K9 Advantix ® II
It contains the active ingredient imidacloprid, which in lab studies has been found to increase cholesterol levels in dogs, cause thyroid lesions and liver toxicity and has the potential for damaging the liver, kidney, thyroid, heart, lungs, spleen, adrenal, brain, and gonads. As a neurotoxin, it has caused in-coordination, labored breathing and muscle weakness.
According to K9 Advantix II’s product label, these are the potential:
HAZARDS TO HUMANS – Causes substantial but temporary eye injury. Do not get in eyes or on clothing. Harmful if swallowed. Avoid contact with skin or clothing. Wash thoroughly with soap and water after handling and before eating, drinking, chewing gum, or using tobacco. Remove and wash contaminated clothing before reuse.
HAZARDS TO DOMESTIC ANIMALS – For external use on dogs only. Do not use on animals other than dogs. Do not use on puppies under seven weeks of age. Do not get this product in dog’s eyes or mouth. As with any product, consult your veterinarian before using this product on debilitated, aged, pregnant or nursing animals. Individual sensitivities, while rare, may occur after using ANY pesticide product for pets. If signs persist, or become more severe, consult a veterinarian immediately. If your animal is on medication, consult your veterinarian before using this or any other product.(6)
FRONTLINE ® Plus for Dogs
It combines the active ingredient with (S)-methoprene, an insect growth regulator. Fipronil works by attacking the nerve cells of fleas, resulting in their becoming disorientated and hyperactive before dying. (S)-methoprene interferes with egg production and hatching of fleas, as well as inhibiting larval development.
A study by the (SENSOR)-Pesticides Program and the California Department of Pesticide Regulation (7) found that over the last decade, fipronil’s residues can now be found in 40% of American homes. Reported symptoms include conjunctivitis, headache, dizziness, nausea, vomiting, abdominal pain, oropharyngeal pain, cough, sweating, sensory impairment, weakness, drowsiness, agitation, and seizure.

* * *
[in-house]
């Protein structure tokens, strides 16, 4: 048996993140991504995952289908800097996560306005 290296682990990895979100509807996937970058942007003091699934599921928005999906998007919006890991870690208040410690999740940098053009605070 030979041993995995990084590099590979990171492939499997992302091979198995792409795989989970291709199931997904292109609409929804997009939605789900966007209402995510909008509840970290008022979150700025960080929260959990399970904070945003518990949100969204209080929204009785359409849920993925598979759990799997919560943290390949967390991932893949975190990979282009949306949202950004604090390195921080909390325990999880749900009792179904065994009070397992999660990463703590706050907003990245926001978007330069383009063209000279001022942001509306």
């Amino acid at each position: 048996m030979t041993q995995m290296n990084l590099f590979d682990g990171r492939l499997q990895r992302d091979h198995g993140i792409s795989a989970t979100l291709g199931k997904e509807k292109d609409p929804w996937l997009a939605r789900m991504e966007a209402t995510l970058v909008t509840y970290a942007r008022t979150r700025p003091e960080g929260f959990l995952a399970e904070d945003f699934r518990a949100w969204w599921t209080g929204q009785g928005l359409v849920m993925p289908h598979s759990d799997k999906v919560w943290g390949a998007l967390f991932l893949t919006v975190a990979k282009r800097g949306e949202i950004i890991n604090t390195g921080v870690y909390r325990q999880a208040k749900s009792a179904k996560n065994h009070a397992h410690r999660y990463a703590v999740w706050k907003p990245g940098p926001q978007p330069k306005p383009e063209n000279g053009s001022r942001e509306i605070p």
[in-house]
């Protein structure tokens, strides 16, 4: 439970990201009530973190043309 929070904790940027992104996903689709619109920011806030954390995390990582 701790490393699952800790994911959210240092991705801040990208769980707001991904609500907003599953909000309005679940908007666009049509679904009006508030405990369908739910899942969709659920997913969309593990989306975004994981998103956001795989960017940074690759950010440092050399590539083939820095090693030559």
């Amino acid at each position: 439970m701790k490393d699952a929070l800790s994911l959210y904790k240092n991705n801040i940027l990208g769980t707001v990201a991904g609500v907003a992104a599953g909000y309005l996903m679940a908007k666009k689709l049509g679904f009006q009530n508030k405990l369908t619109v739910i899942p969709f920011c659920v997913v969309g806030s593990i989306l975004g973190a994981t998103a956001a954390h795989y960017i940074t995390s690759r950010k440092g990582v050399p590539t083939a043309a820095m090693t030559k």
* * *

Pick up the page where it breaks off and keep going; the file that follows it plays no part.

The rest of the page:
The study also found that pet-care products containing fipronil were related to more than one-third of cases and accounted for the majority of childhood cases (64%). Pet owners who use fipronil (Frontine ®) should remember that these petcare products are pesticides with inherent toxicity. An experimental study showed that for up to four weeks after spot-on treatment of dogs with Frontline ®, fipronil residues were detected on gloves worn while petting the dogs for 5 minutes. The effect of Frontline ® is reported to last for a month and monthly reapplications are usually recommended. Thus, repetitive and/or chronic exposure to low doses may occur if precautionary actions are not taken.
The NATURAL alternatives
To learn more about natural alternatives for the treatment of fleas and ticks on dogs and cats, please see Ana’s previous article: 30 Natural Ingredients and Easy Home Remedies to Repel Fleas and Ticks on Dogs (and Some for Cats Too!)
(2) Natural Resources Defence Council: Poisons on Pets
(3) EPA Data Evaluation Records of 2008 Pet Spot-On Products
(7) Texas Department of Health Services
Previous articles by Ana:
- 30 Natural Ingredients and Easy Home Remedies to Repel Fleas and Ticks on Dogs
- Happy Armpits: Make Your Own Coconut Oil Deodorant (Recipe Included!)
- 9 FAQs About “Happy Armpits: Make Your Own Coconut Oil Deodorant
About the author:
Croatian-born Ana is a quirky star-child who strives to expand into different activities and touch as many aspects of life as she can. She is not here to preach nor teach, just to share a different perspective of life on Earth and the various potentials she has found within. Ana lives life intuitively and freely, and hopes that her love for the starry sky, our space brothers and sisters, planet Earth, nature, dogs, sewing and life will enable her to shine tiny sparkles of hope and love around the world.
Visit Ana’s website: https://analilscorner.wordpress.com
This article edited by Andy Whiteley for Wake Up World.